The last time Veronica and Cristina saw their father, Tomeu Vadell, was in late 2017, just before their annual Thanksgiving dinner in Lake Charles, Louisiana. The family had something extra to celebrate that year: Mr Vadell had recently been promoted to the post of vice-president of refining at Citgo Petroleum Corp, a US-based, Venezuelan-owned oil company.
But that celebration never happened. Out of the blue, Mr Vadell got a call from work. He and five other managers were summoned at short notice to a budget meeting in Caracas, at the headquarters of Citgo’s parent company Petroleos de Venezuela SA (PDVSA). “It’s just two days. It’ll be fine,” Mr Vadell told his family before heading to the airport.
He was wrong. On November 21, on the second day of their trip, the six men were in a meeting at PDVSA when officers from Venezuela’s military counter-intelligence agency, the DGCIM, burst in and ordered them to hand over their ID cards and passports. From there, they were taken to a basement at DGCIM’s headquarters.
“For the first 33 days we had no communication from him whatsoever. We had no idea if he was alive,” recalled Cristina Vadell, speaking to the Financial Times from Louisiana. “Since then he’s been taken from one place to another, released from jail, put under house arrest and then taken back to jail again.”
Three years later, Mr Vadell is now one of the so-called Citgo 6 — six men accused by Venezuelan prosecutors of hatching a corrupt plan to refinance up to $4bn of Citgo bonds using a stake in the company as collateral. Prosecutors alleged that the plan, never put into action, would have been highly detrimental to Citgo, PDVSA’s most valuable foreign asset.
In August, the Citgo 6 case finally went to trial, more than two-and-a-half years after their arrest. The men stand accused of money laundering, embezzlement, collusion with a third party and criminal association. If convicted, they are likely to face at least 10 years in jail.
The defendants have been brought to court several times to testify, handcuffed and clad in Guantanamo Bay-style orange jump suits. Journalists have been barred from entry, and it is unclear when the judge might give a verdict, which could come at any time.
Mr Vadell’s defence lawyer, Jesús Loreto, says his client is completely innocent. He points out that Mr Vadell was never on the Citgo board and did not work at the company’s headquarters in Houston.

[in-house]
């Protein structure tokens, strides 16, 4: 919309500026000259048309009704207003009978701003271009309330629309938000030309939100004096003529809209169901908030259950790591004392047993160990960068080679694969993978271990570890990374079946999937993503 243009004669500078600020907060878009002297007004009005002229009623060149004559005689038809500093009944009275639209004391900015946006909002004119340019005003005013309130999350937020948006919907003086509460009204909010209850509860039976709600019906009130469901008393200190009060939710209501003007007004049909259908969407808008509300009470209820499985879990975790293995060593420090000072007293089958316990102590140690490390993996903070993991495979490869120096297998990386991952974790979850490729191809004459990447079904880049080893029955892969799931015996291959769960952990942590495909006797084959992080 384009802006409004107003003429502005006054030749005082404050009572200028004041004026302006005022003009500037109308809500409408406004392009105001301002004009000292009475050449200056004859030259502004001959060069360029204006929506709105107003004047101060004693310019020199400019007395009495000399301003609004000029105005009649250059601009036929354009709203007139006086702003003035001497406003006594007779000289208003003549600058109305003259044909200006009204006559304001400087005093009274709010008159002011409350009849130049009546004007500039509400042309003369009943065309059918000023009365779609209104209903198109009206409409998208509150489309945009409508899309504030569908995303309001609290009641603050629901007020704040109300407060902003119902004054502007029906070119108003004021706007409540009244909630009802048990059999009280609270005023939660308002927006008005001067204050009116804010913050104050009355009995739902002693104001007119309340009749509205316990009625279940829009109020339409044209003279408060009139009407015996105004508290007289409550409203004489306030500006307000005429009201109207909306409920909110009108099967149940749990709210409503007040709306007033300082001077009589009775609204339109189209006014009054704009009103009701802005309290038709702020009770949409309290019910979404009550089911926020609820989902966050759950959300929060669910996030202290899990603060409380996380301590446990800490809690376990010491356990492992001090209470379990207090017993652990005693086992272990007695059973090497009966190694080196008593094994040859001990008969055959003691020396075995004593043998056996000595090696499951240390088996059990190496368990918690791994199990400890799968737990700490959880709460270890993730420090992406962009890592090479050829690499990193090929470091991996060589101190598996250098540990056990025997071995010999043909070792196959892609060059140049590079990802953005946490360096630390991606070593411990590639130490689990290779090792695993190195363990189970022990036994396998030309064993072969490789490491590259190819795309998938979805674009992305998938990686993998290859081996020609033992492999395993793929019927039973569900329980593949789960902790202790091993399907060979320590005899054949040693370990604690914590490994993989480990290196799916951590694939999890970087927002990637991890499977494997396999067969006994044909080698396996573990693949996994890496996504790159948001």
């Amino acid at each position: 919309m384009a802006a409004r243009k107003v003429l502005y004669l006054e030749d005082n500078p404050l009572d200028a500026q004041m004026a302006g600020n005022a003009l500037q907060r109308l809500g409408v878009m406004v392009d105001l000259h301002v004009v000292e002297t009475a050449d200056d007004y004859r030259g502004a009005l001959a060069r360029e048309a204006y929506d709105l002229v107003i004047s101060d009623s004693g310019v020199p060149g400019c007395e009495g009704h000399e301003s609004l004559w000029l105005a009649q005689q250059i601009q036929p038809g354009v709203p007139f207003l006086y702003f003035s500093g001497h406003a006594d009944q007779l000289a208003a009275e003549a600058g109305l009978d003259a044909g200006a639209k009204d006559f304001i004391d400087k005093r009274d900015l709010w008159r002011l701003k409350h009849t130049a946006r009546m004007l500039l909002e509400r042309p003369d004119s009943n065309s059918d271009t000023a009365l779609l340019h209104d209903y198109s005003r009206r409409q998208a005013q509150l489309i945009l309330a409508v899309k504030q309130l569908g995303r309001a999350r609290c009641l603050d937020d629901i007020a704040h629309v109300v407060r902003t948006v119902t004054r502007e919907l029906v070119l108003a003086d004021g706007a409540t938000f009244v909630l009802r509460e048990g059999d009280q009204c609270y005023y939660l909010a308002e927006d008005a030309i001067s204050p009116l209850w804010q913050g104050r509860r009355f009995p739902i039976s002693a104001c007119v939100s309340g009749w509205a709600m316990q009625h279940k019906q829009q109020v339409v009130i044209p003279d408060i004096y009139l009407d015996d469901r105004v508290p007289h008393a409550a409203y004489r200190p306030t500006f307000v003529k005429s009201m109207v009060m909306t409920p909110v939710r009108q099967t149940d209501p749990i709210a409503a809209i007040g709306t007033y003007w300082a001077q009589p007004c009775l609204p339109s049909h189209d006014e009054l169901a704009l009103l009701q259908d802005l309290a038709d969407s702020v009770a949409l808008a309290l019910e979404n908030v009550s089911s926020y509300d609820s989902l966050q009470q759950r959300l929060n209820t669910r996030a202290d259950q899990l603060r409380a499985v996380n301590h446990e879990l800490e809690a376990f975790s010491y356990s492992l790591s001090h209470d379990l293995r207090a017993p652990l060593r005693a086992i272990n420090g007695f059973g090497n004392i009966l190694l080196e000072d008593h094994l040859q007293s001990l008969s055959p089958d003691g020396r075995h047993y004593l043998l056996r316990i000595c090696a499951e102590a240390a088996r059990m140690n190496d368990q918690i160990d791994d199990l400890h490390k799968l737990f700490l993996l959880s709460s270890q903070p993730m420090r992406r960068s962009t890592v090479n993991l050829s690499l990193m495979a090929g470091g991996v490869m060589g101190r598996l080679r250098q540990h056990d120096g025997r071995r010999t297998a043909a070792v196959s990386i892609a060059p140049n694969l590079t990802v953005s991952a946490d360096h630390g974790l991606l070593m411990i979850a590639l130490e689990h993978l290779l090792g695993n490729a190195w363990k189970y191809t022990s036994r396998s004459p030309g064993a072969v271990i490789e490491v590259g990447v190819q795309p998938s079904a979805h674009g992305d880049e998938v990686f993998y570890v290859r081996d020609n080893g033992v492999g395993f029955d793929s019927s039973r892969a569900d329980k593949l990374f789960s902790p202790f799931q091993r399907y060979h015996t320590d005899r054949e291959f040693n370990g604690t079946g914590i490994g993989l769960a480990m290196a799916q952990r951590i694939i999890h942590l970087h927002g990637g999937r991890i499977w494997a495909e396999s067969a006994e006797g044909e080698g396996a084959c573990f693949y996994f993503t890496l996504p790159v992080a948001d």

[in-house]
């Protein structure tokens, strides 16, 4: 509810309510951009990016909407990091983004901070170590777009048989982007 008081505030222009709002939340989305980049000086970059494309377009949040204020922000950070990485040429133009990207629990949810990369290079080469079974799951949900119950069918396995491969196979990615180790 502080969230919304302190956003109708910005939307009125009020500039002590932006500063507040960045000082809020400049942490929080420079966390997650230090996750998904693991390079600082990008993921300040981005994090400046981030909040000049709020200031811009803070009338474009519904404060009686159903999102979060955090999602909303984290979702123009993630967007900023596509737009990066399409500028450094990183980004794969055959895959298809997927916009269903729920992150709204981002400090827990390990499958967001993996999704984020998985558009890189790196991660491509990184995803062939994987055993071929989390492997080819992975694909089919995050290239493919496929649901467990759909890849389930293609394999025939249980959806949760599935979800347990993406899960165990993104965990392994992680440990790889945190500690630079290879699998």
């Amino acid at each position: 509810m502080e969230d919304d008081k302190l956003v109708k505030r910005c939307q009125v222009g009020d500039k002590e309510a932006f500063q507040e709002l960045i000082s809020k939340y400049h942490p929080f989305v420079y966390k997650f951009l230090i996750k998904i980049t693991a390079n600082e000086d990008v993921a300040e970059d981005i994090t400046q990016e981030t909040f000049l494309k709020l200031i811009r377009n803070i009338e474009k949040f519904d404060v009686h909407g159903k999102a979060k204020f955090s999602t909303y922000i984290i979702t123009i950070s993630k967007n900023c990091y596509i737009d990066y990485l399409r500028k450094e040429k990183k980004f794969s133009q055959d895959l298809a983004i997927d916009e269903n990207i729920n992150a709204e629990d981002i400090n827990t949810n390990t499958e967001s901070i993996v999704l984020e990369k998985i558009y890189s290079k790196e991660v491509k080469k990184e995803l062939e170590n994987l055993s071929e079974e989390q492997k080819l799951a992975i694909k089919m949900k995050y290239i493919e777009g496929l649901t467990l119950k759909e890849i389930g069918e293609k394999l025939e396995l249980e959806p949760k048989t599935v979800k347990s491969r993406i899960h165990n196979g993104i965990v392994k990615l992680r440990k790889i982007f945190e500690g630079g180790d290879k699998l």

“He was head of refining,” Mr Loreto told the FT in Caracas. “He had nothing to do with financial issues. He doesn’t handle money and he never handled money. His job is to take heavy crude oil and convert it into gasoline. In Tomeu’s own words: ‘what a refining manager does is open and close valves’.”
The case has also been dragged into the ongoing political stand-off between Washington and Caracas. Venezuela’s president, Nicolás Maduro, accused the men of treason. Last week, US secretary of state Mike Pompeo released a statement marking the third anniversary of their detention, saying: “These six Americans and their families have suffered long enough; it is time for Maduro to put politics aside and let these families be reunited.”
In July, Bill Richardson, a former US ambassador to the UN, went to Caracas and met Mr Maduro in a bid to win the men’s freedom. Although two of the six were moved to house arrest, they all remain in captivity.
Only one of the six, José Ángel Pereira, was a Citgo board member. The other five are Mr Vadell, Gustavo Cárdenas, Jorge Toledo, José Luis Zambrano and his brother Alirio José Zambrano, all managers at Citgo. All were born in Venezuela but are naturalised American citizens or have permanent US residency.
“For Maduro these folk are essentially a poker chip in a big stakes game,” says Raul Gallegos, the director of global risk analysis for the Andean region at Control Risks. “He’s looking for anything that will give him an edge in his dealings with the international community in general and the US in particular.”
Mr Gallegos said the change of government in the US may help the cause of the six men as Joe Biden prepares to take office in January, and that Mr Maduro might consider releasing at least some of them “as a show of good faith in the re-establishment of a relationship with the US”. Ultimately though, the Maduro regime is looking for sanctions relief, which is unlikely to be forthcoming.
Aged 61, Mr Vadell is the oldest of the six, and suffers from heart problems. He is currently held in the Helicoide, one of the most notorious jails in Caracas. The Venezuelan opposition says there are cases of coronavirus in the prison.
Occasionally, Mr Vadell has been granted permission to make a short phone call to his family, and his wife has visited him twice in Caracas.
“When mum saw him, she didn’t even recognise him,” Veronica Vadell Weggeman said. “It’s heartbreaking to see this person’s life draining away for no reason. His detention has really taken its toll on our mum. They’ve been together for 44 years and married for 34. It’s like losing your soul mate.”
This Thanksgiving will be the fourth that Mr Vadell has been apart from his family.
“Even though we’re Venezuelan immigrants, we’ve adopted the tradition,” Veronica said. “Dad’s the one who cooks the turkey. Not to have dad here is really tough.”
“We just want them to please let him come back to his family and enjoy a quiet retirement,” Cristina adds. “We want him home. It’s a simple as that.”